Although the Mediterranean diet has been studied for cancer mortality and the Dietary Approaches to Stop Hypertension (DASH) diet shares similarities with the Mediterranean diet, few studies have specifically examined these 2 diets and incident colorectal cancer.
The objective was to prospectively assess the association between the Alternate Mediterranean Diet (aMed) and the DASH-style diet scores and risk of colorectal cancer in middle-aged men and women.
DESIGN: A total of 87,256 women and 45,490 men (age 30-55 y for women and 40-75 y for men at baseline) without a history of cancer were followed for ? 26 y. The aMed and DASH scores were calculated for each participant by using dietary information that was assessed ? 7 times during follow-up. Relative risks (RRs) for colorectal cancer were computed with adjustment for potential confounders.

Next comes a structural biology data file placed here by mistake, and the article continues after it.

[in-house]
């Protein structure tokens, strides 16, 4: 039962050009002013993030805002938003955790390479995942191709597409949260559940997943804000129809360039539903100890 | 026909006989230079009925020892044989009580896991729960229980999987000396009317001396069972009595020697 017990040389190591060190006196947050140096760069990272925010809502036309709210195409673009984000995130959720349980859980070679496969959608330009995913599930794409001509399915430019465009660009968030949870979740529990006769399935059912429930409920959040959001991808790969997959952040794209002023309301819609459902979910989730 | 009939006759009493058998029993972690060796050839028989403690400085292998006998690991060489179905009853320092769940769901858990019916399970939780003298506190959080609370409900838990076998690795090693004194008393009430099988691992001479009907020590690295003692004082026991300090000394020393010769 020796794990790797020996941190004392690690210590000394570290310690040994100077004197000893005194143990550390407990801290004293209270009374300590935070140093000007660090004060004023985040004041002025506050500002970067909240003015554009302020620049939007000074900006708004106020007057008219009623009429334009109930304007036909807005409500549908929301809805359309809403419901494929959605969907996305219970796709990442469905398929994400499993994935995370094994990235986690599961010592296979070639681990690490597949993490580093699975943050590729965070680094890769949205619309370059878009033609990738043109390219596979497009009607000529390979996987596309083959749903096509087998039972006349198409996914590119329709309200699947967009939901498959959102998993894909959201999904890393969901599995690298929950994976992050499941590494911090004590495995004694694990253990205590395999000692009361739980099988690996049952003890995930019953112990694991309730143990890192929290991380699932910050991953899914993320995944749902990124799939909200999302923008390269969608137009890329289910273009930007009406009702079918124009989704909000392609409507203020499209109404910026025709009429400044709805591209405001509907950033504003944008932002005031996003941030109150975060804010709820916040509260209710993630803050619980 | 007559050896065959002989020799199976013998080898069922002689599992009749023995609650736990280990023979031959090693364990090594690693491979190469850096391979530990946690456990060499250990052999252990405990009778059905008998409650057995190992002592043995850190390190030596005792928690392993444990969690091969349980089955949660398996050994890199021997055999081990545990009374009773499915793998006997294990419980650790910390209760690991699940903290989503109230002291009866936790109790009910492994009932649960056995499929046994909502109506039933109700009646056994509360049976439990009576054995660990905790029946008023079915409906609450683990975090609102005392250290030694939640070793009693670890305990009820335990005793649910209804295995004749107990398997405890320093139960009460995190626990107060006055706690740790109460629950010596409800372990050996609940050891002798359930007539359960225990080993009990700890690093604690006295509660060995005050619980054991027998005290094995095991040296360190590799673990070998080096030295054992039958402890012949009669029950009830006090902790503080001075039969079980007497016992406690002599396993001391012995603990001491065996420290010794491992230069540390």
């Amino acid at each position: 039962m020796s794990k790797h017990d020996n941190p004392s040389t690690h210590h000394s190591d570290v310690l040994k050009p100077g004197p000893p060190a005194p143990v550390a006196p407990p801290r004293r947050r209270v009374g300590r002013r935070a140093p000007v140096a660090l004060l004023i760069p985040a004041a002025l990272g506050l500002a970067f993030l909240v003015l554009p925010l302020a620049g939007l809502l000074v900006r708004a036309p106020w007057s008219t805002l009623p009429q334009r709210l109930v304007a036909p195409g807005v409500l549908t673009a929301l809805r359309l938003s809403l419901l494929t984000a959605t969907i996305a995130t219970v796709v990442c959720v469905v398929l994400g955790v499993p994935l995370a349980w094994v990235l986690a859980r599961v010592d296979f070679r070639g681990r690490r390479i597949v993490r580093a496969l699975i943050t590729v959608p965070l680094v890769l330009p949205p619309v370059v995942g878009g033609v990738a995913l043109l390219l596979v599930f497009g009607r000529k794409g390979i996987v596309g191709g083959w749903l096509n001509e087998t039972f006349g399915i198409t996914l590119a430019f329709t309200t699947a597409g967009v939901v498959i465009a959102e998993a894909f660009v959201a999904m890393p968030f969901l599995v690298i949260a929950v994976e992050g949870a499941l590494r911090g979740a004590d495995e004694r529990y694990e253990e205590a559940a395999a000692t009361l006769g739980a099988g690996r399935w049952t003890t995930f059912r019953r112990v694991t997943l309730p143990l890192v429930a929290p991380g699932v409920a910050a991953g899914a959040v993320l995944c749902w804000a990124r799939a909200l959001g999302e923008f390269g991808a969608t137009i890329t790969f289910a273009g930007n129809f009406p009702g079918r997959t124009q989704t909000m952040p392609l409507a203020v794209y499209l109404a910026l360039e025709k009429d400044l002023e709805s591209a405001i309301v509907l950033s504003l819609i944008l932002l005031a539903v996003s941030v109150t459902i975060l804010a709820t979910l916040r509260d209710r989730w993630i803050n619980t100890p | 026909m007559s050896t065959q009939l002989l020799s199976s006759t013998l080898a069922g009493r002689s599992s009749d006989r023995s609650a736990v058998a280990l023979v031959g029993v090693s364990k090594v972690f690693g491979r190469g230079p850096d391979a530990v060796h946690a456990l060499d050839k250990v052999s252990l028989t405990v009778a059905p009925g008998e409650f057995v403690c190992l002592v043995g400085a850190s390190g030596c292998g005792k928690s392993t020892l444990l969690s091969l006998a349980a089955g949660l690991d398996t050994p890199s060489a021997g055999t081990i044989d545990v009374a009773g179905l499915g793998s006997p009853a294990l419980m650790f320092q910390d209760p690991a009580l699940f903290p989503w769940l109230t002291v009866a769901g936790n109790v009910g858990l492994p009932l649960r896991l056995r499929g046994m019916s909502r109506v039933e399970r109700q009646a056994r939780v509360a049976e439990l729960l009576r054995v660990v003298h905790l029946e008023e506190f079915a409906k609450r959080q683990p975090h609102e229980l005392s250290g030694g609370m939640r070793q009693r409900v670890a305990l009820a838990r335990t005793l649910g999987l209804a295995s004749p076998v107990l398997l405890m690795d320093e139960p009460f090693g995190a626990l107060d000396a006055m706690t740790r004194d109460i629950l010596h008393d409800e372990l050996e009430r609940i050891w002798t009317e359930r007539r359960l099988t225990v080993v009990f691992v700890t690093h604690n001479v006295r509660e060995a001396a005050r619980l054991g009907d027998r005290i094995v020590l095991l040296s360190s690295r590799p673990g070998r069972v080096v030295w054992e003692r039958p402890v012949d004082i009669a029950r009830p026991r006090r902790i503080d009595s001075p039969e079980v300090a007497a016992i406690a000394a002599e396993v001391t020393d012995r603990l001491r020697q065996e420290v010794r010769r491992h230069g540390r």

We documented 1432 cases of incident colorectal cancer among women and 1032 cases in men. Comparing top with bottom quintiles of the DASH score, the pooled RR for total colorectal cancer was 0.80 (95% CI: 0.70, 0.91; P for trend = 0.0001). The corresponding RR for DASH score and colon cancer was 0.81 (95% CI: 0.69, 0.95; P for trend = 0.002). There was a suggestion of an inverse association with rectal cancer with a pooled RR of 0.73 (95% CI: 0.55, 0.98; P for trend = 0.31) when comparing top with bottom quintiles of DASH score. No association was observed with aMed score.
Adherence to the DASH diet (which involves higher intakes of whole grains, fruit, and vegetables; moderate amounts of low-fat dairy; and lower amounts of red or processed meats, desserts, and sweetened beverages) was associated with a lower risk of colorectal cancer.
Dott.ssa Etta Finocchiaro
Medico Chirurgo Specialista in Dietologia e Scienza dell’Alimentazione